With great power and the cloak of secrecy, the temptation to act immorally proves irresistible.
Surely there are methods for reducing violent crime that don't require indiscriminately throwing innocents against walls.
Total transparency would force officials to consider their kill decisions more carefully.
Its editorial board is ready to bomb Syria. Then what? They don't appear to have thought that far ahead.
The backlash against the surveillance state is not overblown.
Prior to the 2002 Olympics, the NSA and FBI arranged to intercept all emails and texts in the Salt Lake City area.
Before the Church Committee reports were released, Vice President Nelson Rockefeller described the shocking CIA abuses it chronicled as "not major."
NBC's latest scoop flatly contradicts Keith Alexander's claim that "we can audit the actions of our people 100 percent."
A beloved web denizen shuts down her site, Groklaw, because the NSA creeps her out.
Simply comparing the number of queries to the number of rules violations doesn't really tell us very much.
The Time correspondent wrote, "I can't wait to write a defense of the drone strike that takes out Julian Assange."
Power given to the government for one purpose inevitably ends up being used for other purposes.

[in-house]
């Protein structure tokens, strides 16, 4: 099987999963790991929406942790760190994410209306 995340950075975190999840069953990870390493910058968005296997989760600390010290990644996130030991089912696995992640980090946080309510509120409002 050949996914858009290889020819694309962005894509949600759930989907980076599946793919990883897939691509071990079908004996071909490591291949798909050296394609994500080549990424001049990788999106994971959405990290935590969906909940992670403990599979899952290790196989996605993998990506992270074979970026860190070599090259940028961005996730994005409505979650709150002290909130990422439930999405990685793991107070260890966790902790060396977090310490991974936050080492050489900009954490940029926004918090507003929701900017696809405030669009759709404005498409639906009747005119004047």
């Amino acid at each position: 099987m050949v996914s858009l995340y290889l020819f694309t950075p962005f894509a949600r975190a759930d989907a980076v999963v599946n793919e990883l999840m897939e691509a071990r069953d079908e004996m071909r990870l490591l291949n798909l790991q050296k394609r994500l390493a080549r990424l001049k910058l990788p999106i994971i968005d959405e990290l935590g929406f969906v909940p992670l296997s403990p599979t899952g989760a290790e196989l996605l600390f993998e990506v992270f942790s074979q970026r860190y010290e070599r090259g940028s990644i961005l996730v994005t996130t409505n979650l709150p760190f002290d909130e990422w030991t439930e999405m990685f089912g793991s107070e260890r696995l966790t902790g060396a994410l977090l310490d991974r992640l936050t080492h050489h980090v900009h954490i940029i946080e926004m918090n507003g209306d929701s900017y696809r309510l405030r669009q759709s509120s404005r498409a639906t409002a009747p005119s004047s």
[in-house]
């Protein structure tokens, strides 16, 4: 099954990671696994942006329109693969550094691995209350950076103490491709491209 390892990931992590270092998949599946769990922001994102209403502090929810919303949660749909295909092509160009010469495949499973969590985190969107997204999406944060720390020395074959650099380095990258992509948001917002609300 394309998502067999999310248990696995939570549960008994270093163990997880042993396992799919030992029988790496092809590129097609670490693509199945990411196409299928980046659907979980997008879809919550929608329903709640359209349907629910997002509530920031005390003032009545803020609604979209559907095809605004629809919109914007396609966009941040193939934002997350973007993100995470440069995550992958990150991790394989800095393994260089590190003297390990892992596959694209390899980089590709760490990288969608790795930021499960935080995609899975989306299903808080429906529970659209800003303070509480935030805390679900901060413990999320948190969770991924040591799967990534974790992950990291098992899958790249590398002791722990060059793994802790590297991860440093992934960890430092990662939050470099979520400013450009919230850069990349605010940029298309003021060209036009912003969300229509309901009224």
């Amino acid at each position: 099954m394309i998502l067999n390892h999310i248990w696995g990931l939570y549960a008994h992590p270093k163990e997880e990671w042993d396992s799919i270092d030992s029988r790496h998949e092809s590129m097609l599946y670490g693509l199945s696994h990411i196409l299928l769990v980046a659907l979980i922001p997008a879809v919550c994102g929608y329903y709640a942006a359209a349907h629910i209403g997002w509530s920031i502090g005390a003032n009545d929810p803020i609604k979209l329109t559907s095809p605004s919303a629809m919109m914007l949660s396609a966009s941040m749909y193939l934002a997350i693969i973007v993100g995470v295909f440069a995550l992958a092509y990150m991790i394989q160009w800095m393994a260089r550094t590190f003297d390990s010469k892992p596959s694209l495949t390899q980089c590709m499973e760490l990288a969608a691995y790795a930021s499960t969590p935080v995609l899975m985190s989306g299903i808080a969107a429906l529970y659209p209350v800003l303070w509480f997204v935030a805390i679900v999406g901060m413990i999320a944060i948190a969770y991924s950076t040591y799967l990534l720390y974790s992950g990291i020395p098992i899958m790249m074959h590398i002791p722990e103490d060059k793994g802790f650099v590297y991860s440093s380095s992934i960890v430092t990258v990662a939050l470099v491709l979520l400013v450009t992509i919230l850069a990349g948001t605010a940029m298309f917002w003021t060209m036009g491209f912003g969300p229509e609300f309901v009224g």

The Washington Post has revealed an audit documenting thousands of abuses per year. An exhaustive investigation is long overdue -- and Ron Wyden should lead it.
Instead of giving in to government demands -- he isn't allowed to say what -- the creator of encrypted email service Lavabit closed up shop.
A reform that would protect classified information even as it helped tip off Congress and the public to surveillance abuses
If voters ever elect Hillary president, America will get a team of longtime Clinton loyalists too. And that may be a bad thing.
It's been almost three months since he was shot by the FBI. The public still has no clear explanation of what happened.
A surprisingly relevant observation about salacious gossip, applied to the Anthony Weiner era
Last week, he promised an "independent" review by "outside experts." Then he assigned insider James Clapper to lead it.
Barack Obama's analogy about washing dishes doesn't capture the NSA controversy nearly as well as this one.